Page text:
- elections - Liberia - Nobel Prize
Ex-warlord backs Sirleaf in Liberian presidential race
Ex-warlord and defeated candidate Prince Johnson told his supporters on Monday to back Nobel Peace Prize winning presidential candidate Ellen Johnson Sirleaf in her November run-off with challenger Winston Tubman for Liberia's presidency.
REUTERS - Former rebel leader Prince Johnson, placed third in the first round of Liberia's presidential election, said on Tuesday he would back President Ellen Johnson-Sirleaf in the Nov. 8 runoff against Winston Tubman of the opposition CDC party.
"I will support Madam Ellen Johnson-Sirleaf in the run-off election," Johnson told Reuters by telephone.
"This is because some of her policies are good for this country. If all her policies are not good, we will do addition and subtraction so that what we want to see in it, will be reflected," Johnson said.
Results announced on Sunday showed newly named Nobel Peace laureate Johnson-Sirleaf scored 44 percent of the vote, ahead of Tubman, who received 32.2 percent, with 96 percent of votes counted.
Observers have praised the peaceful manner in which Liberia's second post-war ballot was carried out. The vote is seen as a test of progress towards stability and the country's readiness for investment in untapped mineral and agricultural resources.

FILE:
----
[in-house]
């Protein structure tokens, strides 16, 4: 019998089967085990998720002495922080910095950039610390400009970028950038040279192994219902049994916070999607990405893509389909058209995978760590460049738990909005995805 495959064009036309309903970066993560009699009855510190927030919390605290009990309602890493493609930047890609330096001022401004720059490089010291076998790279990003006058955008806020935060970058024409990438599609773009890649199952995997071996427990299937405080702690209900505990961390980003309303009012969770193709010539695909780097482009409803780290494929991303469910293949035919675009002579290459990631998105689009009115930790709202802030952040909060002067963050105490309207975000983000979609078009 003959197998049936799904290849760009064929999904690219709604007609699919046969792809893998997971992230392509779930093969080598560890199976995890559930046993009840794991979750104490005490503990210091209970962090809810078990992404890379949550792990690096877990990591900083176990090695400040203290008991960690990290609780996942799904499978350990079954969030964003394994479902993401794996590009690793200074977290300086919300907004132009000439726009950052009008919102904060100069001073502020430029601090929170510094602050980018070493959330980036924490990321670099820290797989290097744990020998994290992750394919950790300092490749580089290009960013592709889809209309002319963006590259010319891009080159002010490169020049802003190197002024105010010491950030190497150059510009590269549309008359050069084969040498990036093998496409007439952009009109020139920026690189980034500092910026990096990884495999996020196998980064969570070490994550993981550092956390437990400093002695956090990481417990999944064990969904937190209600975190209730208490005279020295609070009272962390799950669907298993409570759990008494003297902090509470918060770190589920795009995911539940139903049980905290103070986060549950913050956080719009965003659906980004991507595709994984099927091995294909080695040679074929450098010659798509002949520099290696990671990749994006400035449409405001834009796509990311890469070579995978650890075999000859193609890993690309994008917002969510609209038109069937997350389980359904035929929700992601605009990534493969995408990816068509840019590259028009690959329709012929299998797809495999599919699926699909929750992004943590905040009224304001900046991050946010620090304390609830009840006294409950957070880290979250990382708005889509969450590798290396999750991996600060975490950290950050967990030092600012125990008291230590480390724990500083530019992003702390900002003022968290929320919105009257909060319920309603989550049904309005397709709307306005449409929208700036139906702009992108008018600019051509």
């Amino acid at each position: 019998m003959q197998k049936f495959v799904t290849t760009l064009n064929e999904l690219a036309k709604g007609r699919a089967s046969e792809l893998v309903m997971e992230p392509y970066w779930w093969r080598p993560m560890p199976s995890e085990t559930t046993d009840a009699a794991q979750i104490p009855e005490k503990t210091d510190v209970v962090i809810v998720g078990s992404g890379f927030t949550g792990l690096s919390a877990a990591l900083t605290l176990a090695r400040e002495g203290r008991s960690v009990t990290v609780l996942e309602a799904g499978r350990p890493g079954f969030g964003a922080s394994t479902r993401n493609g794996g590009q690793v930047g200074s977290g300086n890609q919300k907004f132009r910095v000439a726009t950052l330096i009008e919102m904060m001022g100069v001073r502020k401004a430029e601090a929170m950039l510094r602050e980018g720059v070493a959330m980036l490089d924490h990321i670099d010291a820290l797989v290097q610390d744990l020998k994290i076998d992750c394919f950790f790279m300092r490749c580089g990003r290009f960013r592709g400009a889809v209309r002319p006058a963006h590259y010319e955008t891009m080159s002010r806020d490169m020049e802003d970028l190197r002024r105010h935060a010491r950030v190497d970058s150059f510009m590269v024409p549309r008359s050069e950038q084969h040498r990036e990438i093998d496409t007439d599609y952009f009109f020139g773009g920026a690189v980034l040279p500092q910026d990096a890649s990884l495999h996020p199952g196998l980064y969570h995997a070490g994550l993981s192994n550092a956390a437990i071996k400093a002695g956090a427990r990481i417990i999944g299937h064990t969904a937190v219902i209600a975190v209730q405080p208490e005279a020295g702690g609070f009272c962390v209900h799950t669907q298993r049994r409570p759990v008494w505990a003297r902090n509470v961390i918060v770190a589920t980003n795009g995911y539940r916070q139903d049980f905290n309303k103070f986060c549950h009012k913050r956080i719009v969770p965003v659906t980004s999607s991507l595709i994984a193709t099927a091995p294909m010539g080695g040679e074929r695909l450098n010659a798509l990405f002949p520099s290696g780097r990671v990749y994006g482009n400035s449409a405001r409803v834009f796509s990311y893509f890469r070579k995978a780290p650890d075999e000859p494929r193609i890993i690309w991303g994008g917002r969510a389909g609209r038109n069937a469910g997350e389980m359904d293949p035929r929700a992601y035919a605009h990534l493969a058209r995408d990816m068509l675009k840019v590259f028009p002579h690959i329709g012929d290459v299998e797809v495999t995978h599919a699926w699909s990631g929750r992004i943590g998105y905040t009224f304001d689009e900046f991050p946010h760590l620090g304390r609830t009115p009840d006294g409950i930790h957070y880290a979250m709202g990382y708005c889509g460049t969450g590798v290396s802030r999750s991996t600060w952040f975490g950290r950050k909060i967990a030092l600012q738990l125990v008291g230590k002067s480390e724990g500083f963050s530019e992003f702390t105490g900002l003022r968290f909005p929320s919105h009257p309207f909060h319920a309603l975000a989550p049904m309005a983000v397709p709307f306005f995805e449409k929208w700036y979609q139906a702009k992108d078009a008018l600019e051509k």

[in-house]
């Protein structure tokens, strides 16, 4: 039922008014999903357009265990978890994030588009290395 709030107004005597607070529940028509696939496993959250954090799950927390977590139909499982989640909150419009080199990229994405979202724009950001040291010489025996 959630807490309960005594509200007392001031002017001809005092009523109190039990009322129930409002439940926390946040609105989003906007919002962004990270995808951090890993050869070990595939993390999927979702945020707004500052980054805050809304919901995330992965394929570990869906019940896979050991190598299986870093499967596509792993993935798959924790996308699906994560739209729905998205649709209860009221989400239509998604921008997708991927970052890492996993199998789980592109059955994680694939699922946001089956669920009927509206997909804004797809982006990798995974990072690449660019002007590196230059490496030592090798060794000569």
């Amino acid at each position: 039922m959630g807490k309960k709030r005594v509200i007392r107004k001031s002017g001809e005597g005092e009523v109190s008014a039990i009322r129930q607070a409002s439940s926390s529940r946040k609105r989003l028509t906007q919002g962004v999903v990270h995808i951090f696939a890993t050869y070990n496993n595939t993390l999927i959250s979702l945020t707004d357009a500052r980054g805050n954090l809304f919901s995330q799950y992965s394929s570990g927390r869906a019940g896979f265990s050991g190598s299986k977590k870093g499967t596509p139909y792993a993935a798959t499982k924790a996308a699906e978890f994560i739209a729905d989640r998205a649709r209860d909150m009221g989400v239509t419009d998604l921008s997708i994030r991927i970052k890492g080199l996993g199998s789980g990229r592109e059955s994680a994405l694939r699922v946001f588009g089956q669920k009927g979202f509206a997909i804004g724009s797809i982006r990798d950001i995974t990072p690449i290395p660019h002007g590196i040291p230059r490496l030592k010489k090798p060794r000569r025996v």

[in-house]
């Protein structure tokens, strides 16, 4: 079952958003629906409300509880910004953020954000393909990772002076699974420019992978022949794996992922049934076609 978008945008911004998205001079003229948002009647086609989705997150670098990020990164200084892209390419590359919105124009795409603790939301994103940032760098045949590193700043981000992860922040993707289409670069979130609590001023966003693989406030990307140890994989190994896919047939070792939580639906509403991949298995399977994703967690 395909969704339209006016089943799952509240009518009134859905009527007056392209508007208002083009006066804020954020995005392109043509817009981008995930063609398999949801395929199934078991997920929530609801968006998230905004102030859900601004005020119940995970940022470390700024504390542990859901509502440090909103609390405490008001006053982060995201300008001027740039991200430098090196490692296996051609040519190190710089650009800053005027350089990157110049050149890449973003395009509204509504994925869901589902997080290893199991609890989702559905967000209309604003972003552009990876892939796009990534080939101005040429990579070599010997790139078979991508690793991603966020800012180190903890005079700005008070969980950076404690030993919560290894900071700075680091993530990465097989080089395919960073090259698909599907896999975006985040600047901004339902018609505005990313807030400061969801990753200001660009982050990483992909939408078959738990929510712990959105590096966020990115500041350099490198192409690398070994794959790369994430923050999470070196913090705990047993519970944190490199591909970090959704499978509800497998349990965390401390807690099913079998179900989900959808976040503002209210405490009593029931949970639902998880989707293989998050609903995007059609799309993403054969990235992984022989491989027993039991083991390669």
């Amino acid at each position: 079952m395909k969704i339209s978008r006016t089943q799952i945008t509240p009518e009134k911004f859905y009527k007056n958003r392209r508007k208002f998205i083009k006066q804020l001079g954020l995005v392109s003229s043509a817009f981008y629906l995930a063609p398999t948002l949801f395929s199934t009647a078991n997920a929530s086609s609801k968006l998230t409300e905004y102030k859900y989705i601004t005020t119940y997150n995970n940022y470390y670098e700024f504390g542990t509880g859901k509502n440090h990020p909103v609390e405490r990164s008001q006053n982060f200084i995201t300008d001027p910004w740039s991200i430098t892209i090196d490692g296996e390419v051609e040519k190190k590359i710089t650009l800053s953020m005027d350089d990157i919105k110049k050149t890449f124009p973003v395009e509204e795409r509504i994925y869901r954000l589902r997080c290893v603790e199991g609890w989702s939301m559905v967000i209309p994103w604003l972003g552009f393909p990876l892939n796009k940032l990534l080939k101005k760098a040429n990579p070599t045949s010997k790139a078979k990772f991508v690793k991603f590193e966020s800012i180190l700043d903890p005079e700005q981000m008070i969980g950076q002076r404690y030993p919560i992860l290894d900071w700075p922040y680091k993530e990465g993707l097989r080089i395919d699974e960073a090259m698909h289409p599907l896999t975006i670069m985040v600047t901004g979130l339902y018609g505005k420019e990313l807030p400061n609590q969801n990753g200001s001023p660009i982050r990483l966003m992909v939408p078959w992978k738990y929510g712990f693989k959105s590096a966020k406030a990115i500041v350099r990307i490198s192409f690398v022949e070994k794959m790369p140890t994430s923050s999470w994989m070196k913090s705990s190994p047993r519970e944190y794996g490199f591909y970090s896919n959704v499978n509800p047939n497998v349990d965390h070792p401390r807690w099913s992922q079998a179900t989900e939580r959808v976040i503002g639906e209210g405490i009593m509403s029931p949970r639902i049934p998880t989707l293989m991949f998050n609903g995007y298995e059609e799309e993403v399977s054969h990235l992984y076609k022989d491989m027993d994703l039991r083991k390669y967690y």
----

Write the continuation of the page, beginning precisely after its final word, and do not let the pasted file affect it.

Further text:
Johnson, who was filmed watching his fighters torture former President Samuel Doe during Liberia's civil war, is now a senator in Liberia's northern, minerals-rich Nimba County, the second most populous in the West African state.
Analysts have said that Johnson, a former member of Sirleaf's ruling UP party, was most likely to side with the incumbent because her international profile could help him to consolidate a legacy as a revolutionary-turned-politician.
Sirleaf, a former World Bank economist, has earned international plaudits for maintaining stability and reducing debt in Liberia since becoming Africa's first freely elected female head of state in 2005.
"If you have two evils, I will prefer to go with the lesser evil. In this case, the lesser evil is the incumbent," Johnson said.
"I think I am prepared to support a person who has six years to be in power, rather than to go with a person who will go for twelve years," he said.